‘You’ve missed the…..’
‘Sorry?’ I say.
He gulps, like a snake swallowing an egg. His throat is pinked with shaving rash. It’s spiteful, I know, but it’s important he knows I’m in control. I flip the newspaper and the contents come spilling out, slapping the floor tiles: the Sport and Culture and Property sections and his dirty little magazine with his bedsit fantasy staring from the cover. ‘Get to know Nikki,’ it says. Nikki has a pneumatic chest and a thong like dental floss.
He drops to his knees, scrabbling around on the floor, gathering the papers. He gathers them tight to his chest and glances up through his flaking eyebrows.
‘Do you want me?’
His forehead is beaded with sweat. He pulls a stained hankie from his jacket and dabs at his temples.
‘You heard me.’
‘No, no,’ he says, shaking his head.
I yawn and stretch, letting my top ride up. He pinches the bridge of his nose.
‘You do want me-’
And I am, almost. But she wasn’t. She was fifteen. His knees crack as he gets to his feet, muttering. He throws a crumpled tenner onto the counter, flustered. I hand him a card. He’s still shaking his head, but he takes the card, pinching it between inky fingers. Scribbled on the back is……
River meadows @ seven
He’s about to say something, but doesn’t. He half turns and stumbles, knocking greetings cards from the rack, sending them sliding across the floor. Amir holds the door open for him.
‘Something wrong?’ he says.
I shake my head. I go through to the back and add a gush of bleach to the mop bucket. I make swirls in the dust. The bleach nips at my nostrils. So, he’s back. It’s been a long time….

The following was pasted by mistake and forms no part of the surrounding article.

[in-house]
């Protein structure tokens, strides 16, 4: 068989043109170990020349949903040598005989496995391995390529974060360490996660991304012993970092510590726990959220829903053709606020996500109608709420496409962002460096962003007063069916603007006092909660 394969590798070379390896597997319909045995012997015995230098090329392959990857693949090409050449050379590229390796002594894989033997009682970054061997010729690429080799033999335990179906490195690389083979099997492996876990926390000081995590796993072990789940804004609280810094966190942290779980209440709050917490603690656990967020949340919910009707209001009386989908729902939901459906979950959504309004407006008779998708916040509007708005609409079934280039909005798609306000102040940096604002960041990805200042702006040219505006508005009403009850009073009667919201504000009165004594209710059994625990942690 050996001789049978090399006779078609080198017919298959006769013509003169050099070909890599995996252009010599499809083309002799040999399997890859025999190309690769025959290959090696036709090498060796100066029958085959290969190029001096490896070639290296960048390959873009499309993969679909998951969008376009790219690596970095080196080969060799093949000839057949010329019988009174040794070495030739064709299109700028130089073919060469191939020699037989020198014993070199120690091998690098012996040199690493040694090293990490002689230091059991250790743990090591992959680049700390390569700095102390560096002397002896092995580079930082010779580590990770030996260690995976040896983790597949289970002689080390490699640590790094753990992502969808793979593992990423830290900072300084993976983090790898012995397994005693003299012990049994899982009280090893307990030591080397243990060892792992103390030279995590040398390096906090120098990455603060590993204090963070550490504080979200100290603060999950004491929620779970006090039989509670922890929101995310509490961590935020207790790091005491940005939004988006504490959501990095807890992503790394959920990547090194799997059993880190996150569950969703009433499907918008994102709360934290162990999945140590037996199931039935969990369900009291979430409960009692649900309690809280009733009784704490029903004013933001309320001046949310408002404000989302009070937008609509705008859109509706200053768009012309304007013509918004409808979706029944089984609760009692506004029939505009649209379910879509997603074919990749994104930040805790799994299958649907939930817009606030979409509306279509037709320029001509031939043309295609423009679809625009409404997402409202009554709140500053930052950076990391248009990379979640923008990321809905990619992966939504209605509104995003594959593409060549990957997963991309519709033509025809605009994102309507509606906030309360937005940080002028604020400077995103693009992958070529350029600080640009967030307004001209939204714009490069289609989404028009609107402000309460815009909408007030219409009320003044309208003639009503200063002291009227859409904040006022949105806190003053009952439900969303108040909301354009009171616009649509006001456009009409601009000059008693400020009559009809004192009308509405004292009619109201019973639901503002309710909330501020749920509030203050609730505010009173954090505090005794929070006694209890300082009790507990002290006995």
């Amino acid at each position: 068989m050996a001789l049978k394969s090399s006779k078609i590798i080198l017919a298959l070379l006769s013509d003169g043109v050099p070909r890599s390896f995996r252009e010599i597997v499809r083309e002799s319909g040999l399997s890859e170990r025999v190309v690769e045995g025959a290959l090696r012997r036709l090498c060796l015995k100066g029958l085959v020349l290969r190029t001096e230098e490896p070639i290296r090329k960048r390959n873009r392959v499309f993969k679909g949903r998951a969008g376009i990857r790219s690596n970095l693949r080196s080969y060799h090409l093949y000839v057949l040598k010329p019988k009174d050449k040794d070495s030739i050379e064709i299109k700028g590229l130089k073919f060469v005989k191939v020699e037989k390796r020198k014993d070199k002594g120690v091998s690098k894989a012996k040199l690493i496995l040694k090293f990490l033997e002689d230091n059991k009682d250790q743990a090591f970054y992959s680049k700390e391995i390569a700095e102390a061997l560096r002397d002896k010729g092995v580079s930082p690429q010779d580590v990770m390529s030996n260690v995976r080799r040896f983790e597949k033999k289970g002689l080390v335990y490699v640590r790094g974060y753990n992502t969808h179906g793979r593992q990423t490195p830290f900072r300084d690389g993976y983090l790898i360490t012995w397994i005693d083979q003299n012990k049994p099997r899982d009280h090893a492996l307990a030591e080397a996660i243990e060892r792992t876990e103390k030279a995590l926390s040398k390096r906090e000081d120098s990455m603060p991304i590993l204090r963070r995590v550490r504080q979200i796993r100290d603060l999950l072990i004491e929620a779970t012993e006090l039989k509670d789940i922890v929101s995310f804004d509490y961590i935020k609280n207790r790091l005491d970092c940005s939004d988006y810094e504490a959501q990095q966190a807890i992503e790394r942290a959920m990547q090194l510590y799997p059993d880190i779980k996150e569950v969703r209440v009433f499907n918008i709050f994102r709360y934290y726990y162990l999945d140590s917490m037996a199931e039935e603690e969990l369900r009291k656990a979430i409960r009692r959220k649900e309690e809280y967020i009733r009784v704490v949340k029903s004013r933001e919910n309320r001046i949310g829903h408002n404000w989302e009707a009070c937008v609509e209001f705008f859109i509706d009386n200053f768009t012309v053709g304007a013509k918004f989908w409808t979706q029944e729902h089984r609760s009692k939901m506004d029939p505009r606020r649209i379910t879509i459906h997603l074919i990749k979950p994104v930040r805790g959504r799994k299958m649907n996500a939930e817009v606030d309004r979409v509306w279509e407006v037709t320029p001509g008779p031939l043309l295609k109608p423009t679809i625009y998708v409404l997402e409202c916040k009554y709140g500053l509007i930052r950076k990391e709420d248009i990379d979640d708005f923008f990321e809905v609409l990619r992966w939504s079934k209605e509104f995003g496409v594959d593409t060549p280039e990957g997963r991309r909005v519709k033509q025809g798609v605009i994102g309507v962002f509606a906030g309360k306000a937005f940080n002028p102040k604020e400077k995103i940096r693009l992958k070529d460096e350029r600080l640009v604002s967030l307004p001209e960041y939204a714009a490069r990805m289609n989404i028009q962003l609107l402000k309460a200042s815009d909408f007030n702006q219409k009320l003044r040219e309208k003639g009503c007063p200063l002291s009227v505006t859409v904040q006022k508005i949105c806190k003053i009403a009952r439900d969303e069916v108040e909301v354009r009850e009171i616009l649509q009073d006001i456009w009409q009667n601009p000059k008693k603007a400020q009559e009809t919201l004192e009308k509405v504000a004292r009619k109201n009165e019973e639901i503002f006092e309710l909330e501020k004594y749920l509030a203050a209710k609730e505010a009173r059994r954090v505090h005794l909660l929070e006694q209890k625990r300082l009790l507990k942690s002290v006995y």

I’m there just after seven. He’s leaning against a weeping willow, heels dug in the turf, reading a tatty paperback with a smoking cowboy on the front. He sees me, lowers the book and coughs.
‘What am I doing here?’ he says.
‘You tell me.’
The willow trunk has been carved and hacked with penknives.
Steve 4 Paula; Brian & Michelle;
There’s a scorched-out phone number. I take his hand. His skin is cold and damp. He shivers.
‘Let’s go for a walk.’
He takes a few strides and snatches his hand away. Some old dear walks past with a Yorkie. She wears a rain bonnet with little umbrellas on it. I stare daggers at her and she walks on.
‘What’s this all about?’ he says.
We’re under a huge Scots pine. Cones thud to the floor.
‘Look,’ I say. A stone needle pokes from the shadows beneath an ancient yew. ‘It’s a monument to the fire-dead.’
‘Who are the fire-dead?’
I tell him about the fire at the town workhouse; the ones who were left to the flames.
‘That must have been a long time ago.’
He’s twitching, wondering – as well he might be – that this strange girl who came onto him hasn’t taken her top off, but is instead talking about Victorians burnt to toast.
‘Listen to their names,’ I say.